Polar Bear Express 2012 travel blog

Bronze Eagle At The Entrance To The Museum






Douglas Skyraider



Douglas RB-26C Invader


J-1 Jenny

1931 Packard







Eastern Airlines Stinson




German ME-109


Grumman F3F-2


L5 Stinson

Major Gregory "Pappy" Boyington, VMF-214 "Black Sheep", USMC



Bristol F.2 Fighter





Russian MIG

Lockheed T-33

Blue Angel

Lockheed Constellation

Constellation Tail


History Of The Bataan

General MacArthur's Bio

Luxury Seats For Officers

General's Desk




Robert Reed & Bill


Enlisted Men Seating


Bill Sitting In The Navigator's Desk

Robert Reed


Latrine In Rear

Western Shootout Arena

Cataract Kids Outlaws





Grand Canyon Railway Engine


We visited the Grand Canyon back in May of this year, so that’s why we decided to visit Fred and Barney’s place. We did, however, drive to the IMAX Theater to see their spectacular adventure film “Grand Canyon, The Hidden Secrets.” For us, there is really no other way to see the bottom of the Canyon then to see this beautifully made film.

When we visit the Grand Canyon (which we’ve visited three times), we take the trail around the rim, which is awesome, but since we will never take a donkey ride, or a plane ride, or a helicopter ride, or hike down the trail to the bottom or ride the rapids, this movie is the perfect way to see what the entire canyon looks like.

Briefly, this beautiful visual film is about the Ancient Inhabitants, Spanish Explorers, Civil War Veteran John Wesley Powell and his nine companions, as well as all the beauty of the lower canyon, cliffs, bluffs, rapids etc.

Ancient Inhabitants

It is believed that these ancient people roamed from the desert and stayed about 4,000 years ago. 2,000 years passed before the descendants of these early nomads began to build baked brick houses called Anasazi in the sheltered hollows of the canyon. Over 270 of these Anasazi sites, spanning 20 centuries, have been found in the Canyon. No one can say for sure whether it was drought, famine or hostile enemies that caused their eventual disappearance.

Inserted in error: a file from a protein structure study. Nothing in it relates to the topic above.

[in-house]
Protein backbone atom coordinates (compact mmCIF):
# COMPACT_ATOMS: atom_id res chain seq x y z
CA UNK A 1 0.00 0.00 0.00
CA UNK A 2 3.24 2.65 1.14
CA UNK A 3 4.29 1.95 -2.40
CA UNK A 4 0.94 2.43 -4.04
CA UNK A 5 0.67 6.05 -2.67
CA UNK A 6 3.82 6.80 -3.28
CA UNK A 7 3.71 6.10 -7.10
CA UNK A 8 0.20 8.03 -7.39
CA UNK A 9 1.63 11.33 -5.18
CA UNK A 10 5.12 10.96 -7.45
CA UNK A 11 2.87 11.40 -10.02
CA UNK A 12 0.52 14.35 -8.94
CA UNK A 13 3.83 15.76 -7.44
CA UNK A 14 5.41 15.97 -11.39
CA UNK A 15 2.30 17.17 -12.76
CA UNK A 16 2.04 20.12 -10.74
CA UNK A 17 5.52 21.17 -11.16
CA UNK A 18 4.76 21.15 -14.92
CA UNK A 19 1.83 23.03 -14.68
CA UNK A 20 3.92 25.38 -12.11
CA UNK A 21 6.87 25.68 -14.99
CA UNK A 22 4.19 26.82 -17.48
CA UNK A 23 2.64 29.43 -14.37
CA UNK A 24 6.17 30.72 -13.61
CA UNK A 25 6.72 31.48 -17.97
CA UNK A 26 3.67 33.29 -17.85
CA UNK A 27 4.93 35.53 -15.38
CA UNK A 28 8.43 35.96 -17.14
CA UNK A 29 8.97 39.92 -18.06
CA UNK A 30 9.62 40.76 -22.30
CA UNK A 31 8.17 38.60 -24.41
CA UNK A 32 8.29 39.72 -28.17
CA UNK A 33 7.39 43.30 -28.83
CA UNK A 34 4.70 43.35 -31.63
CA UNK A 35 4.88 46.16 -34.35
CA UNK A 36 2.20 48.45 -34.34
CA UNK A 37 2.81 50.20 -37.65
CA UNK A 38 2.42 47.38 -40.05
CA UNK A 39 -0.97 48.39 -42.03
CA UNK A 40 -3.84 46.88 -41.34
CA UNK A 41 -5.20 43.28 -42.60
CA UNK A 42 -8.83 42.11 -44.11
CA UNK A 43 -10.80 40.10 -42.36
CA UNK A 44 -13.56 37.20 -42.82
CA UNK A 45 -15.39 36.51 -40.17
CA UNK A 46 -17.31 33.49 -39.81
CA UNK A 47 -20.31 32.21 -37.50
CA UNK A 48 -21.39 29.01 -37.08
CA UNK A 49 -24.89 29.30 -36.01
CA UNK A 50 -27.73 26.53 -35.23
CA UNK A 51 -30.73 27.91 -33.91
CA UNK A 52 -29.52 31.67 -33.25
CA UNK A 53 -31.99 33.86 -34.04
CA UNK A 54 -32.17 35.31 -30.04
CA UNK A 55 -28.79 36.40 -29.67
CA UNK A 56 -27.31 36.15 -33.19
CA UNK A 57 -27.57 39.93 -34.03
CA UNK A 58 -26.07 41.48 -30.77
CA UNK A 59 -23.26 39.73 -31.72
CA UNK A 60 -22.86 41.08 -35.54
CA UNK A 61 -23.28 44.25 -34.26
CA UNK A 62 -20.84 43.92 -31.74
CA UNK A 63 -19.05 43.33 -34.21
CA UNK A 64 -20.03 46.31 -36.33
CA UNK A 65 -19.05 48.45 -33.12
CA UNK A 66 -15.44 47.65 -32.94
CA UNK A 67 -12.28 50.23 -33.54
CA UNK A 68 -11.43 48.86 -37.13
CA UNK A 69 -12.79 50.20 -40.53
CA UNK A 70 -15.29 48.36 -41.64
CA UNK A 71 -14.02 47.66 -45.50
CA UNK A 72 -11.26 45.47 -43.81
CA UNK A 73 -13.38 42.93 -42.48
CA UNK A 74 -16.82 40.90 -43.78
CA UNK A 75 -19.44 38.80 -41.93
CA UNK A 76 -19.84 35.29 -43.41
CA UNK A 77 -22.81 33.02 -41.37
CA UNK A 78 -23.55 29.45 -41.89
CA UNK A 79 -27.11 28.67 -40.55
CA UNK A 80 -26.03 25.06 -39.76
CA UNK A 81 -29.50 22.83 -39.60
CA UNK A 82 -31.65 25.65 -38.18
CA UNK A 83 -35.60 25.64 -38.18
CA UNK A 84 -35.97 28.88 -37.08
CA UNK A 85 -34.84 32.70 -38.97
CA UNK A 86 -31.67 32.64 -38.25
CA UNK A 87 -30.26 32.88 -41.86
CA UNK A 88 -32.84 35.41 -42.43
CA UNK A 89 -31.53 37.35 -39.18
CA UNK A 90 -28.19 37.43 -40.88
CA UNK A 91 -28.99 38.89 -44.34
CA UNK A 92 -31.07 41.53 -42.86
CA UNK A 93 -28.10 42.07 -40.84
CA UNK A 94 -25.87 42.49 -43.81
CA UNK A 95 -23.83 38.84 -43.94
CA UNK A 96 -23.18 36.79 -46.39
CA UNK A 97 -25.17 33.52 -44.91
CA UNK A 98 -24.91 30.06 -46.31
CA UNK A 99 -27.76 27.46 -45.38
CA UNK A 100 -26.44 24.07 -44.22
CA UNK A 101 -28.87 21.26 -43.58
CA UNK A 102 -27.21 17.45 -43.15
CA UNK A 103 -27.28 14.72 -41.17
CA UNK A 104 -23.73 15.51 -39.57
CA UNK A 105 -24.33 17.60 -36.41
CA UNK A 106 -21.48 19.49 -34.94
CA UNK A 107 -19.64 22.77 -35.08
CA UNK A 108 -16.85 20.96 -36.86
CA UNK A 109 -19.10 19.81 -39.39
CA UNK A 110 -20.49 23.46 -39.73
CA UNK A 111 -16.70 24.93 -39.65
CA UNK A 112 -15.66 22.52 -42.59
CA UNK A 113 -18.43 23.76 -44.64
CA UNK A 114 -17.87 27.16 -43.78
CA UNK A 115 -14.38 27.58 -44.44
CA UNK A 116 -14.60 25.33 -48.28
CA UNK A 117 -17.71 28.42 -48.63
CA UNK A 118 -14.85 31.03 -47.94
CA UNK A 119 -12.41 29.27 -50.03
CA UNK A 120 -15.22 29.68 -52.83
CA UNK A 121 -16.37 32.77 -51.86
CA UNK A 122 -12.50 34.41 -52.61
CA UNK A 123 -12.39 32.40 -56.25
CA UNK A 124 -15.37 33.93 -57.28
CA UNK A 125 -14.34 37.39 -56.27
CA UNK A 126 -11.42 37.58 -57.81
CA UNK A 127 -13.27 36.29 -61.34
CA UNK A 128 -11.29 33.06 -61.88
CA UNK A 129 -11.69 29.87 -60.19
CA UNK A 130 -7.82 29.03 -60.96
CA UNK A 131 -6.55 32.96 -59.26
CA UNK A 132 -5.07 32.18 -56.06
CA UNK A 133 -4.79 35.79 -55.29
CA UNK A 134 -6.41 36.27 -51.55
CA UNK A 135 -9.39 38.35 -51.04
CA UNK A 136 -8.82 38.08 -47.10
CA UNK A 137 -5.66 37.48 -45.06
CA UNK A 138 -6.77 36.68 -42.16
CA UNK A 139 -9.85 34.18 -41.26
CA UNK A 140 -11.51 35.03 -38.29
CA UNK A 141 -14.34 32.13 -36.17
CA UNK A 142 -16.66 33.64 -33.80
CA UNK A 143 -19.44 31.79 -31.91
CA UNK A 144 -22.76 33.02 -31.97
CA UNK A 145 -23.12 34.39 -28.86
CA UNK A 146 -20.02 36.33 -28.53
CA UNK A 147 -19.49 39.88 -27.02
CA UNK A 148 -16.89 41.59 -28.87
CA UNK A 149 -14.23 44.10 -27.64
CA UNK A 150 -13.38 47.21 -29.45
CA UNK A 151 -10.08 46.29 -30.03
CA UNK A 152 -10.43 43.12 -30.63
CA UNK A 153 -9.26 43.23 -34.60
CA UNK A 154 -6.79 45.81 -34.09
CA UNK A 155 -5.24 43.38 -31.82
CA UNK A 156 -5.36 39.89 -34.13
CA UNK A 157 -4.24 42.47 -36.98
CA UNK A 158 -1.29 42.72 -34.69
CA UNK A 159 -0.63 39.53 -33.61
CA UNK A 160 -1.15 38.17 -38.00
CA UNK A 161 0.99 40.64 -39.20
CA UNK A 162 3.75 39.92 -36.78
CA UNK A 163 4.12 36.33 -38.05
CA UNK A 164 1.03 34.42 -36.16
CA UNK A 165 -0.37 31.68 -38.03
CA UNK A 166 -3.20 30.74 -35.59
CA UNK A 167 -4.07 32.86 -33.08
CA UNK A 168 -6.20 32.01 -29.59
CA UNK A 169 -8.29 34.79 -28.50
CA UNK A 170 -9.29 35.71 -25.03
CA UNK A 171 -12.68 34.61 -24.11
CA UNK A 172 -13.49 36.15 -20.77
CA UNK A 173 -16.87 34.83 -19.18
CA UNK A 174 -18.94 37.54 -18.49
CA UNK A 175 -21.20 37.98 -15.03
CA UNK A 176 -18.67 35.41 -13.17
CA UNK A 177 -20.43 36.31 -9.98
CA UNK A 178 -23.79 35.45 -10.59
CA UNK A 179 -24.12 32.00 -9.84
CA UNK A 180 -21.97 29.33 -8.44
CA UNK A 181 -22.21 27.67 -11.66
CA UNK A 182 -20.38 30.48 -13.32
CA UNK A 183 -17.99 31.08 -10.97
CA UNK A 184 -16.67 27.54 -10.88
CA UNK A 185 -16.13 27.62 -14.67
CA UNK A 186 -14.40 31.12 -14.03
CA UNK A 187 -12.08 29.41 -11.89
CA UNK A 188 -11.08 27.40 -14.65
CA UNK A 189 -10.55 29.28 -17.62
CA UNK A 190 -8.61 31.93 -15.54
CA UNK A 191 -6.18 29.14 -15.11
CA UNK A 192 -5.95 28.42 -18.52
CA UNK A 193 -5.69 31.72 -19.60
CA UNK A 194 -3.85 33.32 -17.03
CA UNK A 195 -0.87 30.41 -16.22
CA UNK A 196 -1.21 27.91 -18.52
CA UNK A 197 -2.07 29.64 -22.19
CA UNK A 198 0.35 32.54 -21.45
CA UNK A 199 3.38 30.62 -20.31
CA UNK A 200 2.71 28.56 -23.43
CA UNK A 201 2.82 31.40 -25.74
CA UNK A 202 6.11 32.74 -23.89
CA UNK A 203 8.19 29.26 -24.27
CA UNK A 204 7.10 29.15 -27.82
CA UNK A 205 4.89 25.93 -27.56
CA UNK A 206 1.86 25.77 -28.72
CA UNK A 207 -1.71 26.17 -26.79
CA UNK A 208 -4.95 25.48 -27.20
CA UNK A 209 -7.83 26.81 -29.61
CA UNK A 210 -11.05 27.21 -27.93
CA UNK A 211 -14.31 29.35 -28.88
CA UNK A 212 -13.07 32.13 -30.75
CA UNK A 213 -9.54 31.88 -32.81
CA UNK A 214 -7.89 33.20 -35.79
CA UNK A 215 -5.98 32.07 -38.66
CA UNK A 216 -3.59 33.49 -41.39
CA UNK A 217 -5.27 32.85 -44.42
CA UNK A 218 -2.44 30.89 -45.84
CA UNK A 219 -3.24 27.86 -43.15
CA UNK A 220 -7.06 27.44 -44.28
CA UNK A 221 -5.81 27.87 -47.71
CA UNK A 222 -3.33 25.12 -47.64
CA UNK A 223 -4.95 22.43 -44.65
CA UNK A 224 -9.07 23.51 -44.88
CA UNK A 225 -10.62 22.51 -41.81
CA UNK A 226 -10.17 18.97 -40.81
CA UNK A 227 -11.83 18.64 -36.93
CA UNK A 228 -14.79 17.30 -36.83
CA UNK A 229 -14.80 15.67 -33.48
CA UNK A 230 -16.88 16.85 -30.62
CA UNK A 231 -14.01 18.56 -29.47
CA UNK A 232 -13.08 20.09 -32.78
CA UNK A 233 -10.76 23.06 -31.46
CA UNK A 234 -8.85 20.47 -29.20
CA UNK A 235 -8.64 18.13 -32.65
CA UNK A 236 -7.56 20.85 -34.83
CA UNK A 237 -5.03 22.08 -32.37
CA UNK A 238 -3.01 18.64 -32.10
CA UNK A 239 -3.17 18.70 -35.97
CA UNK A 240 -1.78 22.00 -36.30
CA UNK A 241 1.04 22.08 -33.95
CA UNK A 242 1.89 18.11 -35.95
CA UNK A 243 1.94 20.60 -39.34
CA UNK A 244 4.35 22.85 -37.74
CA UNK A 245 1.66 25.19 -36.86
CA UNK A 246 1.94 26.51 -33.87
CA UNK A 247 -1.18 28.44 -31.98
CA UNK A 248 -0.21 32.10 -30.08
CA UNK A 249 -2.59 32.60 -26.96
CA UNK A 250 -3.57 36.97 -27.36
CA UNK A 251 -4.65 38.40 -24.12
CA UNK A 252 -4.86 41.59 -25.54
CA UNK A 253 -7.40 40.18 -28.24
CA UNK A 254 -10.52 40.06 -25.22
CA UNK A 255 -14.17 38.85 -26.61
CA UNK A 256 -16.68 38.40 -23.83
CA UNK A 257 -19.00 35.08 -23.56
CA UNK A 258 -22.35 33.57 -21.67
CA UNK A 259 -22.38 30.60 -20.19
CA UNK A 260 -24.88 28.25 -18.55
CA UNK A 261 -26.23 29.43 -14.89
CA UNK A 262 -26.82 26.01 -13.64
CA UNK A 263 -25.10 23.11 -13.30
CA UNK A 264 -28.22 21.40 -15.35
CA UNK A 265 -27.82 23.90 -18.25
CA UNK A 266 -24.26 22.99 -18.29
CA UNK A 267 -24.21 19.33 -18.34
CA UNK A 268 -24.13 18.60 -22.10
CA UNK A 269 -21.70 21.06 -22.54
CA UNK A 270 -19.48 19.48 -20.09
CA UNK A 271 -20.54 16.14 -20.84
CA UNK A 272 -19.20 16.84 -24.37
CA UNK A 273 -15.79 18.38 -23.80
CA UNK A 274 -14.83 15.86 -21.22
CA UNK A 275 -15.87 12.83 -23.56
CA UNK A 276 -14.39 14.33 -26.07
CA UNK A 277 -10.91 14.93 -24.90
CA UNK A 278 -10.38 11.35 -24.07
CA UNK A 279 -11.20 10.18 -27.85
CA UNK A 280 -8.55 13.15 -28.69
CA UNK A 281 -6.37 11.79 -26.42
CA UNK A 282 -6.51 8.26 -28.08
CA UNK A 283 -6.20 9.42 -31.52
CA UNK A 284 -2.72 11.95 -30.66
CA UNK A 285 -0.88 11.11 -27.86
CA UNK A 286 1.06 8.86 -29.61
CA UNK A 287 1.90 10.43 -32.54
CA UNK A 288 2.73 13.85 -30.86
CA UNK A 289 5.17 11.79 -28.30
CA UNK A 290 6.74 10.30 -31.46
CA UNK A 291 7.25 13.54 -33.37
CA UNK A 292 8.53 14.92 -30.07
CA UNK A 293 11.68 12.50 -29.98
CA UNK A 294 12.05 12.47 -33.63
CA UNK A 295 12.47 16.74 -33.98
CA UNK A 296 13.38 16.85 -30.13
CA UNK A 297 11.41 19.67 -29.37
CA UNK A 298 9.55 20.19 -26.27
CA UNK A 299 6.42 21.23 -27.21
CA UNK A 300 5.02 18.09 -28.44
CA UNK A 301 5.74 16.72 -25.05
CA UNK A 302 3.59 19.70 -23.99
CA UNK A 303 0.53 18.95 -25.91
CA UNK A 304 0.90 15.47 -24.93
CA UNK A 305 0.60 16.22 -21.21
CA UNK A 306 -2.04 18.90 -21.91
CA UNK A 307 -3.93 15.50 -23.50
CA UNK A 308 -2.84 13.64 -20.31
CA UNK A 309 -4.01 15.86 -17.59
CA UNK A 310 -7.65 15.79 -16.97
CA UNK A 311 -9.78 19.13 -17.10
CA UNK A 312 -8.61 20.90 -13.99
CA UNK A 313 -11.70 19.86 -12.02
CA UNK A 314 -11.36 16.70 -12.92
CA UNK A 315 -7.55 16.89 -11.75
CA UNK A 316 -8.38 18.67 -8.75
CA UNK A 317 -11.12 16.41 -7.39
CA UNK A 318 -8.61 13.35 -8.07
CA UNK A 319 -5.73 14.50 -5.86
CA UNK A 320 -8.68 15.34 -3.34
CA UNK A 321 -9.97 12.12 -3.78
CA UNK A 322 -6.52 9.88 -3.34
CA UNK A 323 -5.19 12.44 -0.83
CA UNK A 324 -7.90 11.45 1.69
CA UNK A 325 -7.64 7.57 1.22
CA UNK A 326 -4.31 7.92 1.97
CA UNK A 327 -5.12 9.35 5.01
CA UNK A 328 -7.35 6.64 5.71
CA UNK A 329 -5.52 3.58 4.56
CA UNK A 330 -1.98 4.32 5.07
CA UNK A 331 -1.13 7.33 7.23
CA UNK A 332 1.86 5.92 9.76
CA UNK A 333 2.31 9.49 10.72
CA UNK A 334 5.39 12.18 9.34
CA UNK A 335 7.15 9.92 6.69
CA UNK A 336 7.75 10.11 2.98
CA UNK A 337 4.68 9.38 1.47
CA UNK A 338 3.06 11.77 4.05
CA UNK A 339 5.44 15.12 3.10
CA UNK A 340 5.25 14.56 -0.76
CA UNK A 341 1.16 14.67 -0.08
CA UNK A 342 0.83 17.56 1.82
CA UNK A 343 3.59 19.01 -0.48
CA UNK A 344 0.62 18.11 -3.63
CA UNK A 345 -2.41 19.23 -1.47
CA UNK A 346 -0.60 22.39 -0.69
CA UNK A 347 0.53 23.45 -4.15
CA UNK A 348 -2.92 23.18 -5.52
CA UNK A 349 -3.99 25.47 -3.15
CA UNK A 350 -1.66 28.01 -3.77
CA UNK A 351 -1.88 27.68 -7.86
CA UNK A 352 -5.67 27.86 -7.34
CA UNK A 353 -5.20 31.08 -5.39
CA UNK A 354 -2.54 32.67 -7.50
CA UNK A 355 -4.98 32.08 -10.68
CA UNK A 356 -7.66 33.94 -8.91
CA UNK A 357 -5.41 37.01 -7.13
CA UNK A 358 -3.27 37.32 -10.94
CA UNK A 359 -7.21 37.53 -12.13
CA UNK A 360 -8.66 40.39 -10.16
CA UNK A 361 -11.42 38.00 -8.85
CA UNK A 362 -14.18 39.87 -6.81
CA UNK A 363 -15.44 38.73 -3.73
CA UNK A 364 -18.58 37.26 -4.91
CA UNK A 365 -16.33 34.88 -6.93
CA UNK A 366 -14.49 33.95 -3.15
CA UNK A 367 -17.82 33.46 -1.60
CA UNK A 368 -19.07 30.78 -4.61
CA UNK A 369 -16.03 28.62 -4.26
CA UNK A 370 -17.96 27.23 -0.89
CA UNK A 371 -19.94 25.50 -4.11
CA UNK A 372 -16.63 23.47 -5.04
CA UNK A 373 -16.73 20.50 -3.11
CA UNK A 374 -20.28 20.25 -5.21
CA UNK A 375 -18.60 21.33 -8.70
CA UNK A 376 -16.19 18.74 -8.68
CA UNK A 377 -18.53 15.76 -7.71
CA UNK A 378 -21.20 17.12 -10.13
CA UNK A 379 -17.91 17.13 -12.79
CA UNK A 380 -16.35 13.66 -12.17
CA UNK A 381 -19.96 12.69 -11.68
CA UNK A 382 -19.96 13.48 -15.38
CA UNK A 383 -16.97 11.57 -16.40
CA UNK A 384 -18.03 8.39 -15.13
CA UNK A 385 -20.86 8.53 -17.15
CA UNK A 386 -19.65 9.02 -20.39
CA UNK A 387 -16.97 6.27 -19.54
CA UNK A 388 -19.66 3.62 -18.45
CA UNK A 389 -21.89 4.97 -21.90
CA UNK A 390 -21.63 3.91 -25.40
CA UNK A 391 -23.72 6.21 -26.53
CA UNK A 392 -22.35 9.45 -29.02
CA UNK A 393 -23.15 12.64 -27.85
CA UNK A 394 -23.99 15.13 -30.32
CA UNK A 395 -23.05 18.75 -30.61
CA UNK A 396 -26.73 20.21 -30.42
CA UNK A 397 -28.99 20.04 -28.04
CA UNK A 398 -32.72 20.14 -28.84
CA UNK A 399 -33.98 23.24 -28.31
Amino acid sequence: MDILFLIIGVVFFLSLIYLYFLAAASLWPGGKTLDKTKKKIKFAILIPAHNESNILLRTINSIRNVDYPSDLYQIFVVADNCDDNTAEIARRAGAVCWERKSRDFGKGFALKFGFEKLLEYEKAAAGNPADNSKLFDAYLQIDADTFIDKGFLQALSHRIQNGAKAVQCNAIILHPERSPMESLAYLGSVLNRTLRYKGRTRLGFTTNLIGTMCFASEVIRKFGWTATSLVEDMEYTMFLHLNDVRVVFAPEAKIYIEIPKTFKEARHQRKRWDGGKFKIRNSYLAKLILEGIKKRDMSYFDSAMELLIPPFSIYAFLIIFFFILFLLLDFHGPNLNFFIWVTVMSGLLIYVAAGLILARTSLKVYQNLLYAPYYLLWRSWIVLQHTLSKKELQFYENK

Spanish Explorers

In September of 1540, Don Garcia Lopez De Cardenas and a small band of Spanish explorers traveled north in search of the legendary lost cities of gold. Guided by a Hopi Indian scout, they encountered the South Rim of the Grand Canyon. Cardenas and his men searched unsuccessfully for three days for a way to the river. None was found until 48 years after Columbus reached the North American continent.

John Wesley Powell

In 1869, Major John Wesley Powell, a one-armed Civil War veteran, and his nine companions became the first men to journey 1,000 miles on the Green and Colorado River from Wyoming through the Grand Canyon. Powell and his party braved dangerous rapids, searing heat, sinking morale and the loss of three men to complete their remarkable feat. Powell’s notes about the trip, and a second 1871-1872 expedition provided invaluable information about one of the last unexplored areas of the United States.

This movie was done so beautifully that we bought the DVD. A must see before you visit the Grand Canyon.

“Planes of Fame” Air Museum, Valle, Arizona

We also visited this awesome museum with rare aircraft from around the world. Some aircraft are legends, so rare they’re only seen in books. But, thanks to the decades of patient collecting and restoration of some of the rarest planes in history, we had the opportunity to see these aviation legends first-hand and actually got a private tour of the Lockheed Constellation ("Connie") C-121A serial number 48-0613 (Bataan), by a member of the flight crew, a Marine Corp pilot, Robert Reed, who served in Korea. This Constellation is in flying condition. According to Mr. Reed, this aircraft was used as a personal transport by General Douglas MacArthur during the Korean War, and later by other Army general officers until 1966, when it was retired and transferred to the U.S. space agency NASA. After its acquisition by Planes of Fame, it was restored to its original configuration with a "VIP interior."

The Planes of Fame is more than just an aviation museum. It’s a living history where rare aircraft are carefully preserved and as many as possible are kept flying! Amazing collection.

On Tuesday we watched the "Western Shootout" at the Grand Canyon Railway station and just took it easy for the rest of the day. Our trip is almost over. Tomorrow we head for Needles, Ca.

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